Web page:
Andy Warhol’s most commercially successful film, “Chelsea Girls,” generated controversy and mixed reviews in 1966, and still elicits the same response in 2012.
“Chelsea Girls” is the third showing from the Andy Warhol Film series at the Pollock Theater. It is a three and a half hour film that features Warhol superstars such as Nico, Ondine and Mary Woronov. The Warhol superstars were a group of select New York City personalities whom Warhol incorporated into his work.
The 12 films shown were displayed as a split screen, two films playing side by side, with half in color and the other half in black and white. All 12 reels of film were present at the showing, but because of the complication and inconvenience of using two projectors and following Warhol’s directions, a DVD edit was shown. Ironically, the “innovative” DVD had a lot of technical difficulties as well.
The movie was too slow and abstract for my taste. Any messages I got from the film could have been portrayed in an hour. It pained me to try to understand what—if anything—was going on. At the same time, however, I left the film with a new perspective.
Warhol’s use of color and sound was very different from “Screen Tests,” “Kiss” and “Blow Job.” He did not want us to focus on only one or two people, but on a whole scene, what was said and the sequence of events. I could only grasp what Warhol was trying to convey as the scenes were vague and the words were spoken too quickly or slurred. Even with color film, the movie had a dark tone to it. The emotions emitted and the scenes shown had a lot to do with feeling power or being powerless, being secure or vulnerable and mocked religion and people.
As painful as the first two hours of the film were, I did appreciate Warhol’s unconventional film techniques. I found the use of focus, zoom, space, sound, angle and lighting unique as it ranged from “normal” to psychedelic-like scenes. The split screen was confusing yet original; I did not know what to focus on many times, but it also added to other scenes.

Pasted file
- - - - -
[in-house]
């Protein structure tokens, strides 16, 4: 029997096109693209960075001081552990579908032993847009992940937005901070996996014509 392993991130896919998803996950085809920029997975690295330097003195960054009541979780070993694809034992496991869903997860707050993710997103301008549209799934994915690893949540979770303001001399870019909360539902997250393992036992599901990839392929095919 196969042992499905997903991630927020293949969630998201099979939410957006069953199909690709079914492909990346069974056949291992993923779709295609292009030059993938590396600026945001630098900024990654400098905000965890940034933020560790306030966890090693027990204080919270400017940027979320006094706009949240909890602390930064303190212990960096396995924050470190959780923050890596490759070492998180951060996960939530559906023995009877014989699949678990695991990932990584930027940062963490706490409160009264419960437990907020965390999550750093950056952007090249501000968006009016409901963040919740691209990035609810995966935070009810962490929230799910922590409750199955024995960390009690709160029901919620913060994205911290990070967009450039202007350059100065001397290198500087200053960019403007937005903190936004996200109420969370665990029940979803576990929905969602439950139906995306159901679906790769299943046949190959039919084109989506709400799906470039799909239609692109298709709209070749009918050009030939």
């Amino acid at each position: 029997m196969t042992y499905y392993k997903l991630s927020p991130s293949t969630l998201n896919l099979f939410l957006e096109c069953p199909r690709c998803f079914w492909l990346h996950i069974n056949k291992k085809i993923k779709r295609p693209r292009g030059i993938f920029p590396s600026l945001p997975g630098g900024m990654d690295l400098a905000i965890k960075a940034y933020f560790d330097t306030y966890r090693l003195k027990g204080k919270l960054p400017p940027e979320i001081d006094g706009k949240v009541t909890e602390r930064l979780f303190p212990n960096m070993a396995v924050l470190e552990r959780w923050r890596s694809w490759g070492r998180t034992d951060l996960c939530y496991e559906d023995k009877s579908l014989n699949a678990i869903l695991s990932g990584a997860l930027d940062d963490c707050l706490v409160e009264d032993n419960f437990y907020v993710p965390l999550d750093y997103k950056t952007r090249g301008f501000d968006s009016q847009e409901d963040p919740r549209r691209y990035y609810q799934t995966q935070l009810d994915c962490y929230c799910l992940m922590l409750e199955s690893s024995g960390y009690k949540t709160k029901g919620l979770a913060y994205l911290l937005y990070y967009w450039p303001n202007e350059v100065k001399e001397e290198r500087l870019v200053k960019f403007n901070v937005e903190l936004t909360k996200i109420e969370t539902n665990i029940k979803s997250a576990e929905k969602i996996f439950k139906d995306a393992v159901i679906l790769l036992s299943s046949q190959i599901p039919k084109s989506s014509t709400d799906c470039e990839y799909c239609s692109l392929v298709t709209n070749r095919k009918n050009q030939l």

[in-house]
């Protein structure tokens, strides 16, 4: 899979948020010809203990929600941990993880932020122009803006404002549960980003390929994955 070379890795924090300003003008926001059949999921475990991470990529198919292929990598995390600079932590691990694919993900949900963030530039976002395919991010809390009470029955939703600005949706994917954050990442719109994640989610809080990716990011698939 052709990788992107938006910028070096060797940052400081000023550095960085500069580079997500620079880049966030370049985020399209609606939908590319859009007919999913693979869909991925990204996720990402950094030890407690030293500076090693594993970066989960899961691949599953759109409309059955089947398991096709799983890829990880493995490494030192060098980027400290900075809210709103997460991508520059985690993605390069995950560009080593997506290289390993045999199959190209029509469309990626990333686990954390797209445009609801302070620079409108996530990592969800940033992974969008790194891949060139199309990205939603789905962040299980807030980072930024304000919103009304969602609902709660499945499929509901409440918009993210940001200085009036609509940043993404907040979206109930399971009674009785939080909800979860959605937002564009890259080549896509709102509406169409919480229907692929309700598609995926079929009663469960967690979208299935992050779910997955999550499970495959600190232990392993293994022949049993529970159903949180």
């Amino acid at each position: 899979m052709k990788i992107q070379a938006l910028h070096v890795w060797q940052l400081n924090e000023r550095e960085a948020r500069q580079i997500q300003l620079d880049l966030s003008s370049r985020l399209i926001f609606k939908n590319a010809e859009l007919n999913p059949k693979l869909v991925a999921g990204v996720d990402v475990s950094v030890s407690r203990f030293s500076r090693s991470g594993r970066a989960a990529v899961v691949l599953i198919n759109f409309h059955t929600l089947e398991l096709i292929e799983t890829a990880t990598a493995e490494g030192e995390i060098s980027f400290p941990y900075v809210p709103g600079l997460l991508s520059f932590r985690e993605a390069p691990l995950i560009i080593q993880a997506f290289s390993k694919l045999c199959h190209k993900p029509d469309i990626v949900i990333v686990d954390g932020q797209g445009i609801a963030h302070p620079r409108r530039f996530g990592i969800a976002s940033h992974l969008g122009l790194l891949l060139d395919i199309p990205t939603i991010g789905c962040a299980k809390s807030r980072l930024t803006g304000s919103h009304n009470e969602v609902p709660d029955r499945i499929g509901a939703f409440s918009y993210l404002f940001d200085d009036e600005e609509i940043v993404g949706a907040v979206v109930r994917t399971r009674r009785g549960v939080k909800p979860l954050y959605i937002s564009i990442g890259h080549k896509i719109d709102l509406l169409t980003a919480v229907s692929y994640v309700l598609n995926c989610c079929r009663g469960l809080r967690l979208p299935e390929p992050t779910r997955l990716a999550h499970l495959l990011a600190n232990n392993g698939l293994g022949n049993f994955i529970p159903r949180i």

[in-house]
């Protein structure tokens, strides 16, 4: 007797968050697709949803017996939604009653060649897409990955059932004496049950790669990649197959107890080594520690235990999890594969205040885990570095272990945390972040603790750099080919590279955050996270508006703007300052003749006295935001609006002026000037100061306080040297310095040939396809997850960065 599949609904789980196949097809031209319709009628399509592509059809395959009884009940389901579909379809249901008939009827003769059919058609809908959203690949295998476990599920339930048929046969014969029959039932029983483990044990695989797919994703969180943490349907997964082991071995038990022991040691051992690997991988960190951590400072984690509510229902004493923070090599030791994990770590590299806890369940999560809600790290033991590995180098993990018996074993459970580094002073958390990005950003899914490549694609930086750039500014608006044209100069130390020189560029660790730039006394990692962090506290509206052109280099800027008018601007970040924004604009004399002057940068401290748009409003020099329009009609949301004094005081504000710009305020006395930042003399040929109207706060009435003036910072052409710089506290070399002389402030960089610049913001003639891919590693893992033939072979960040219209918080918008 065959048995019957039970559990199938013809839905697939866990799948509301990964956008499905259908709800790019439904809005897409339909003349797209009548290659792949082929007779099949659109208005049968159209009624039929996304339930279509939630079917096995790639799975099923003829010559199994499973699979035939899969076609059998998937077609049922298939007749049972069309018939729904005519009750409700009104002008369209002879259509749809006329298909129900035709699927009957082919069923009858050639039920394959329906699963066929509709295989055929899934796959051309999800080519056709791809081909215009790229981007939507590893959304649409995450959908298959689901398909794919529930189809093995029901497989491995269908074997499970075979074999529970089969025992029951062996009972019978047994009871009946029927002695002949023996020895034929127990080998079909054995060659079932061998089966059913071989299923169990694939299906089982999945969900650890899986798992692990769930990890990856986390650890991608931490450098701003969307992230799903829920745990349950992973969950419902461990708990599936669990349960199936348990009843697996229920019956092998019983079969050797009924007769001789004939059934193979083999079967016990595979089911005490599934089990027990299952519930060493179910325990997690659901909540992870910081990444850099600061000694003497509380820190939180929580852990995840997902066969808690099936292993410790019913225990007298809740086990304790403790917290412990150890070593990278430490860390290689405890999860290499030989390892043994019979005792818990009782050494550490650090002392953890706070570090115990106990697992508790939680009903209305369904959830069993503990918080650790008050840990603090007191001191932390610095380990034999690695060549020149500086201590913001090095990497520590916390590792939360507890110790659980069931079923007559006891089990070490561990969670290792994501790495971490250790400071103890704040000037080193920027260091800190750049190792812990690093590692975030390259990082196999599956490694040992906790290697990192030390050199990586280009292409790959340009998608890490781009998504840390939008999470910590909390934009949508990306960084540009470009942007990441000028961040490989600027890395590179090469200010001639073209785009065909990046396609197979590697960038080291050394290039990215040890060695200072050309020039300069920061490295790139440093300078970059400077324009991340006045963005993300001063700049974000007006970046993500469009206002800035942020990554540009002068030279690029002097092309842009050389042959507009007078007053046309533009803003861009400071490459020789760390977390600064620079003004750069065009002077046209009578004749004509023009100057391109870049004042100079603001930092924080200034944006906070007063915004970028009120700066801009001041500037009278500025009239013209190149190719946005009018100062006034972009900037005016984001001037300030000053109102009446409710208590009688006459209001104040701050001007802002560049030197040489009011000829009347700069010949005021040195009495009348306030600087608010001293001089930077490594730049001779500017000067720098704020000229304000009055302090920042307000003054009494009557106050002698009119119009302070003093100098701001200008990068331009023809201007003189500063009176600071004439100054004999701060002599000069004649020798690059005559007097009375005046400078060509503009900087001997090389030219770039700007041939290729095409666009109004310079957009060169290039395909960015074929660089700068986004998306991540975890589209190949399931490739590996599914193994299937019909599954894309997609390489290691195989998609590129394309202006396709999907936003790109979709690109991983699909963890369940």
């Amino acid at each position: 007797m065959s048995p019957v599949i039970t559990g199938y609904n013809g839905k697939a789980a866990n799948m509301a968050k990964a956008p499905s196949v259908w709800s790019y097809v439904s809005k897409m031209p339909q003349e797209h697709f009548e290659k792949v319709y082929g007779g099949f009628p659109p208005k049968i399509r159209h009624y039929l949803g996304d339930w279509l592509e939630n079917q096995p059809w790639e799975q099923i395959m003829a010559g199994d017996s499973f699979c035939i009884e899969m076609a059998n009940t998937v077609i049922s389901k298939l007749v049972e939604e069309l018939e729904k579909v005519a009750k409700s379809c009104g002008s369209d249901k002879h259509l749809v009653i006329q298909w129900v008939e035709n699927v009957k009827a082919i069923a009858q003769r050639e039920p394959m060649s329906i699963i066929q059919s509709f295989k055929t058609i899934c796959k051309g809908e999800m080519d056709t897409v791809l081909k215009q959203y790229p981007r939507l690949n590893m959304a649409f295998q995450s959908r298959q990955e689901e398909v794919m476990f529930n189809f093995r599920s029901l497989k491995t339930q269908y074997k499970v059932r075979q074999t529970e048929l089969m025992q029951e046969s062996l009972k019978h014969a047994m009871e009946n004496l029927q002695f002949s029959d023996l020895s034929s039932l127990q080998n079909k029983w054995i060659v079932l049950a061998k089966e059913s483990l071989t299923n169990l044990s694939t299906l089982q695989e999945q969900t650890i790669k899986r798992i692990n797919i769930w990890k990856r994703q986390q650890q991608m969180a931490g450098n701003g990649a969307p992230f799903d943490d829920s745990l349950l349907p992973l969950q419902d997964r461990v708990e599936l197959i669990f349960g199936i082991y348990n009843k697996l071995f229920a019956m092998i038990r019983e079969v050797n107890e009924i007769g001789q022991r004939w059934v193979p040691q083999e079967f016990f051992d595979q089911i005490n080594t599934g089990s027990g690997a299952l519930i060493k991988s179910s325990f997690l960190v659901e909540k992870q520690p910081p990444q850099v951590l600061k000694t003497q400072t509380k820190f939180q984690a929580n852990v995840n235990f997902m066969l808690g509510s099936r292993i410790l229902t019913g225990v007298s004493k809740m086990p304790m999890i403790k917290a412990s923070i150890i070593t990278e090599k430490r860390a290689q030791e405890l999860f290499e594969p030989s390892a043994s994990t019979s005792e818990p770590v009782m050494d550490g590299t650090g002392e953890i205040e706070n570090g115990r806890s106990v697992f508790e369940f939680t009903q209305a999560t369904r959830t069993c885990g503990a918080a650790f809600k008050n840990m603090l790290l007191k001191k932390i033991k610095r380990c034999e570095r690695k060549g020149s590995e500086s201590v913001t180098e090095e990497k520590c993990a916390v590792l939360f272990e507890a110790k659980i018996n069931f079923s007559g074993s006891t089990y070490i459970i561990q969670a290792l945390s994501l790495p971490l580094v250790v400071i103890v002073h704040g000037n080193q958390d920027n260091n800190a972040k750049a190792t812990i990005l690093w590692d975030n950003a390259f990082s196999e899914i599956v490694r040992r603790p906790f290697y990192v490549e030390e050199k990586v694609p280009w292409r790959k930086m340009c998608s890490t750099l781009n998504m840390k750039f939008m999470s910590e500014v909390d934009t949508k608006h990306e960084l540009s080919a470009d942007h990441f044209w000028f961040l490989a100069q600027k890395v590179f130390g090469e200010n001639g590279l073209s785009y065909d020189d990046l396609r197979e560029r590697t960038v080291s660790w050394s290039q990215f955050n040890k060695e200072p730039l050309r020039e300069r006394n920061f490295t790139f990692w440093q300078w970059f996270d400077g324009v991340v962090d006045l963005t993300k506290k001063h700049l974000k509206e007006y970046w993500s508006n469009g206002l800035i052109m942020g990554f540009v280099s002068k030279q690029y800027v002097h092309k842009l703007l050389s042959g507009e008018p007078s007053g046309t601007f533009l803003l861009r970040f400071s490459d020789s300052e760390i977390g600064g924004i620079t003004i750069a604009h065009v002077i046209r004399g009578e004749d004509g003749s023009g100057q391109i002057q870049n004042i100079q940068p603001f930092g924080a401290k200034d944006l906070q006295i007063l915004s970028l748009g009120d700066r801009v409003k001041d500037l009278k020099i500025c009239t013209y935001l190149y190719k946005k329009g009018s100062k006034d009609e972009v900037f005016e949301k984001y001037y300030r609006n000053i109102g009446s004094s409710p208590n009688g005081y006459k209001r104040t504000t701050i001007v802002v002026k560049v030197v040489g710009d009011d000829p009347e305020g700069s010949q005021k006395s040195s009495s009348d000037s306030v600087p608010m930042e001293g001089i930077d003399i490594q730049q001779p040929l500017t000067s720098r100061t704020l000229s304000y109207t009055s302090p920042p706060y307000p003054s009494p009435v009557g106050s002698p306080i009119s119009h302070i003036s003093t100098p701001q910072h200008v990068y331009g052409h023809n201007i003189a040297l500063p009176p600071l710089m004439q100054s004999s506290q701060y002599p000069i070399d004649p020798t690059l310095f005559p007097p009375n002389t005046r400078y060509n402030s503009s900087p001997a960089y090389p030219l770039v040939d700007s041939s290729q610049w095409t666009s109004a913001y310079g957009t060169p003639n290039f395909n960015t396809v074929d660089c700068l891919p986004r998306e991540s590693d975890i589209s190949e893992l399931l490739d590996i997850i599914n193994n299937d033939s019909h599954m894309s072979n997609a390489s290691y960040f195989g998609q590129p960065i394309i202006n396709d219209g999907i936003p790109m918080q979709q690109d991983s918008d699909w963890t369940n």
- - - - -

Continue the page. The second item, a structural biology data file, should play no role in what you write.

From what I did understand, there were many drug references to Lysergic acid diethylamide, or LSD, and the use of it. The film seemed like a drug trip from a third person’s perspective. The camera was constantly in and out of focus and zoomed in the superstar’s ear, face or even to random objects. The use of black and white and color seemed to portray two views, like an altercation of the mind, as LSD is known to do.
Much of the audience left the film very early on, something that is not surprising to see at Warhol’s films. By the end of the film only 10 people were left, myself included.
What seemed like an endless wait was soon rewarded, especially when Eric Emerson of the Velvet Underground, was shown in both split screens. One showed him in a group of people, just being casual, nothing really important going on, and the other showed him in what appeared to be a LSD trip. He was talking about his clothes and how interesting they are, how he could show only what he wanted people to see. He stated, as he slowly started to undress and reveal his body, “You know where you’re at. They don’t know. You don’t want them to know. They only see what I want them to see, and that’s not very much.” The use of split screen displayed him in a normal setting, one only showing what he knew people wanted to see, and the other revealing his mind.
The last film showed Nico crying in one screen and the other showed the Pope talking to a girl saying, “[Confess to me] but not as a pope, as a man. I’m no different from any other man, I just want to be true—true to homosexuals, perverts of any kind, thieves…the rejects of society…come in here and confess. What’s troubling you? You’ll be free…” As he appears to be a righteous man wanting to help, he shortly yells derogatory terms at her and even uses physical abuse, showing Warhol’s view on religion as something inconsistent and hypocritical.
“Chelsea Girls” is a film that I would not want to sit through again; however, I enjoyed the last few films, where the words provoked my thoughts about society and even about myself. Whether the scenes were planned or just a drug trip, I do not know. Regardless, Warhol reveals much about his views on people and society, or what he wants us to see and think, through “Chelsea Girls.”